The accused in court in Palma. | A. SEPULVEDA

At the trial of Renata G., accused of having killed 15-year-old Paula Fornés when under the influence of alcohol, the court heard from the forensic doctor who carried out the autopsy.

He said that the impact of the car was “so violent that there was no vital reaction by the victim”.

The doctor stated that the car had been travelling at up to 60 kilometres per hour on the coastal Avenida Miramar in Sa Rapita. The initial impact, he explained, was with the lower part of the body of the victim, who was then dragged along the tarmac.

There were no tyre marks on the body, he noted. The impact caused instant brain death.
It had been impossible to revive her. There was “general organ dysfunction”.

Council of Majorca engineers told the court that the road had been perfectly lit on the night of the accident in June 2018 and that there had been reflective indicators to highlight the bike lane to drivers.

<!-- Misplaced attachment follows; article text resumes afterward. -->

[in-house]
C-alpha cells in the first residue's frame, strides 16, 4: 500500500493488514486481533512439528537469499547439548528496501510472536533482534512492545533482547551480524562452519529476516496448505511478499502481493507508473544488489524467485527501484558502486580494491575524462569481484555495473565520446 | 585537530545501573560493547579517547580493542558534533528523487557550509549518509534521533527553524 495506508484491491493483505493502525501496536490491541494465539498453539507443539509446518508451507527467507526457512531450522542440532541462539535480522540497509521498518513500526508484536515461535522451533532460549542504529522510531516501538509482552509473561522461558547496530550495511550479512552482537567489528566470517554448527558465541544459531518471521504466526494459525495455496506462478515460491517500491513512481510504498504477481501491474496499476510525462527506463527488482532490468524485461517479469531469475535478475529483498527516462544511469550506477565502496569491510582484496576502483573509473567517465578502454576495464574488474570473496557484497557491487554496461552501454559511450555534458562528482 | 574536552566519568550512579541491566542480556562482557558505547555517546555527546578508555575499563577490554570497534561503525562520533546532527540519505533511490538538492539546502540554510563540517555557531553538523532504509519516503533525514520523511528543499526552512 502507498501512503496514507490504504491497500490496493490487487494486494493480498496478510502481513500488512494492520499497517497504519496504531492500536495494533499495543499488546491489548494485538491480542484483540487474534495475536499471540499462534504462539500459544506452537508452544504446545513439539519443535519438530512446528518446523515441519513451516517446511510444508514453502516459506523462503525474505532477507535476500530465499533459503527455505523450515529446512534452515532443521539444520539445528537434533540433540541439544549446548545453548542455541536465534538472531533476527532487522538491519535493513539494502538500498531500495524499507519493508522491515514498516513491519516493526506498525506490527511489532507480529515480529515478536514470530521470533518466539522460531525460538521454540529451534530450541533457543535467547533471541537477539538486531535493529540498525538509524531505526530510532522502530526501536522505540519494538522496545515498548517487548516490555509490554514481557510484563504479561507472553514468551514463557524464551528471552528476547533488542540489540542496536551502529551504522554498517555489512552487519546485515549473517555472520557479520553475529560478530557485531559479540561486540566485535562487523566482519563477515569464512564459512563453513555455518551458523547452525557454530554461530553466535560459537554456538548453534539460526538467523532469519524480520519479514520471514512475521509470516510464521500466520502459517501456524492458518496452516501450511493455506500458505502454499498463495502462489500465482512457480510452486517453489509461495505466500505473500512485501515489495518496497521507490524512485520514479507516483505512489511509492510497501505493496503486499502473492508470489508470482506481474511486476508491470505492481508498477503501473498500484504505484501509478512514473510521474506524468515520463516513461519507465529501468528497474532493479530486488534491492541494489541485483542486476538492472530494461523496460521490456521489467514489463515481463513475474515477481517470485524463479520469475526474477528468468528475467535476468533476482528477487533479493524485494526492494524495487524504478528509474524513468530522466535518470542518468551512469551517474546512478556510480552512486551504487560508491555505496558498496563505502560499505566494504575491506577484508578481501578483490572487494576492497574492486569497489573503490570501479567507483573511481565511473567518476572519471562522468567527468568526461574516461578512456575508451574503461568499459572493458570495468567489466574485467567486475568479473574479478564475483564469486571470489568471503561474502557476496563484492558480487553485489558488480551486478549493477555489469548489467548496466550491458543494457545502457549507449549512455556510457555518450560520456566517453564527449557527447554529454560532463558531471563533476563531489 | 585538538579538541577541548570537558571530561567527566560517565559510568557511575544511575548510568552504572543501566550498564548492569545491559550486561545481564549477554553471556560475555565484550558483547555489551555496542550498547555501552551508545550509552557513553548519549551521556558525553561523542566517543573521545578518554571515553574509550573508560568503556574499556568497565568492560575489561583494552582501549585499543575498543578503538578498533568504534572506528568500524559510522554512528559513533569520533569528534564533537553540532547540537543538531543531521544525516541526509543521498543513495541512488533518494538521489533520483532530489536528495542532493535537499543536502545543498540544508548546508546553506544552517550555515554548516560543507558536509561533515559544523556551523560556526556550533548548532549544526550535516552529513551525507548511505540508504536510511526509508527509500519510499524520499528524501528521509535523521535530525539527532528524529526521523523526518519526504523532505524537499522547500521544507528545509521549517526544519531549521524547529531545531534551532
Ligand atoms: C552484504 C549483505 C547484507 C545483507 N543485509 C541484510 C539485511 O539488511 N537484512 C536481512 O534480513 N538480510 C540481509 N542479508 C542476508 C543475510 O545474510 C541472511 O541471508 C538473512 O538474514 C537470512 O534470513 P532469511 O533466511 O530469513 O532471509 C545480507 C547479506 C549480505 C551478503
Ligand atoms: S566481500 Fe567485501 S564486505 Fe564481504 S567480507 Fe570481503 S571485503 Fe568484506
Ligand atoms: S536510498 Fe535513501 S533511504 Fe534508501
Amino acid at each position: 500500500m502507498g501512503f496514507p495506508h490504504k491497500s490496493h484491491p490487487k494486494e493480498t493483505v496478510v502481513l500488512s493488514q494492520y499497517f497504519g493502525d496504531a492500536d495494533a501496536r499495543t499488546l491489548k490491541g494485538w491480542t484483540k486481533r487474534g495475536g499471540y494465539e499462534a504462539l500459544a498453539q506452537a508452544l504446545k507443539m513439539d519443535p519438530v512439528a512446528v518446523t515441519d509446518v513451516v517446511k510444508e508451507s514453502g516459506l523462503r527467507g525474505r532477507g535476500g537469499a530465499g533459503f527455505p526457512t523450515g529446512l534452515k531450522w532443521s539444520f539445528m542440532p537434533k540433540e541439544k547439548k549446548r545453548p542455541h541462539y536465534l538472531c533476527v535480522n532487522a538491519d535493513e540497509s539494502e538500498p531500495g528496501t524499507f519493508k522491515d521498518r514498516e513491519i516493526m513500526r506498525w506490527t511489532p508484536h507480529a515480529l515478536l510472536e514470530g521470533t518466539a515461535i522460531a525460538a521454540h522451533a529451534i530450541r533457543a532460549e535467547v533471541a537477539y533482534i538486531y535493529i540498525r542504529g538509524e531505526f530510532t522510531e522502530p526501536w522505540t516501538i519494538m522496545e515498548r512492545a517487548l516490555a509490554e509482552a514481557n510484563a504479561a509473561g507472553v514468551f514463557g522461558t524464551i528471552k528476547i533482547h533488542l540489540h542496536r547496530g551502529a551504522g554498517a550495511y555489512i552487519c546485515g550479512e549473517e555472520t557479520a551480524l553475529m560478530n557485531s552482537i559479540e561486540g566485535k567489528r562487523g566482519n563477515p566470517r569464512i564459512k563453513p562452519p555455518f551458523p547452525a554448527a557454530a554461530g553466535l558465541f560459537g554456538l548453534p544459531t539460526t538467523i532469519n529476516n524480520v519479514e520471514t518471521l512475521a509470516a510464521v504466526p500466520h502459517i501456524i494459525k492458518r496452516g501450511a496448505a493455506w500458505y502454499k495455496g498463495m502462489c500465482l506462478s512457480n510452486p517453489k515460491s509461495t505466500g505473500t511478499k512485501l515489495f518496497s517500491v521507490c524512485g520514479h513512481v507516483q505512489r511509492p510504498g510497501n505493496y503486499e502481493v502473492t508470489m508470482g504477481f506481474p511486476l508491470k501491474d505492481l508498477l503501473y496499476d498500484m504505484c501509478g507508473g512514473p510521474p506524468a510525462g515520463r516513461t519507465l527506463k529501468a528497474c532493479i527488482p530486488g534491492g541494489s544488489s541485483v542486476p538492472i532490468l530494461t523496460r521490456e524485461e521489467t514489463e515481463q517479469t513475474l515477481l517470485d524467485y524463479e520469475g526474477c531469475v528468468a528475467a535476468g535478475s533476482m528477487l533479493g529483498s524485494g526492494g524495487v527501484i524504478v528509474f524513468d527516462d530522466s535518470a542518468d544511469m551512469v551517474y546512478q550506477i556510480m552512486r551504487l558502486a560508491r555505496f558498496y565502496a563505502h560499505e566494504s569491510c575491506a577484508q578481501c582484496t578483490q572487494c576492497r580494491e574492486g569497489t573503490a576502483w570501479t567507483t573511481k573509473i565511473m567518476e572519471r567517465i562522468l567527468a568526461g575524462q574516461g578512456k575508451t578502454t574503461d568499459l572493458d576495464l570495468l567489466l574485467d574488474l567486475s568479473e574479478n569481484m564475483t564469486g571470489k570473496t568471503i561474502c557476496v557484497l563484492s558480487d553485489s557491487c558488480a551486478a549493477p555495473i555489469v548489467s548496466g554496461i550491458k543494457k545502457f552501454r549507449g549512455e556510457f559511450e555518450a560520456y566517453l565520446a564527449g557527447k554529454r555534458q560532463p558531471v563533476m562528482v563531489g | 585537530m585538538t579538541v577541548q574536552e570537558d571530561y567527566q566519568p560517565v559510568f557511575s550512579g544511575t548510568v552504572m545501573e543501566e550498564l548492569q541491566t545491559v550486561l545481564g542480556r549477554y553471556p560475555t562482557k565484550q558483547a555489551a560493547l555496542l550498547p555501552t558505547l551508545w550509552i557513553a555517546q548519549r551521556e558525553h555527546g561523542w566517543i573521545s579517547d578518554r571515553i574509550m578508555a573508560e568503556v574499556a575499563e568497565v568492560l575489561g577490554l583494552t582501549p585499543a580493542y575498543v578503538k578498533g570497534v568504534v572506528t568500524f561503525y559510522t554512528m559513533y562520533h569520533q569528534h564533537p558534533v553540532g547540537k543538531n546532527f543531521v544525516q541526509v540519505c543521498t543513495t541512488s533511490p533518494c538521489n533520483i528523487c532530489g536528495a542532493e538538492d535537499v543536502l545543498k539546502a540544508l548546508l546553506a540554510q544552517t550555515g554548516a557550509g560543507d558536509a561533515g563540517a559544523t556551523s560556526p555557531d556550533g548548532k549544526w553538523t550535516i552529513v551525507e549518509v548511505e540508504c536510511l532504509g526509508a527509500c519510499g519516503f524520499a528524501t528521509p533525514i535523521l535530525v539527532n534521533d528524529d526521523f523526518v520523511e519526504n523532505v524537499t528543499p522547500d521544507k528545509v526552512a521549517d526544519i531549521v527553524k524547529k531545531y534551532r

Paula Fornés and a group of friends were walking on the bike lane when the accident happened. One of these friends stated in court that she has since suffered acute stress.

A Campos police officer refuted the claim made by Renata G. that she had not been informed of her rights. He explained that these had been read to her prior to the breath test and that she had understood them “perfectly”.

Renata G. lost control of the Skoda that belonged to her husband and ran into the group, killing Paula Fornés. She left the scene but was followed by two witnesses who had seen what had happened.

Her driving licence was fake, according to Interpol.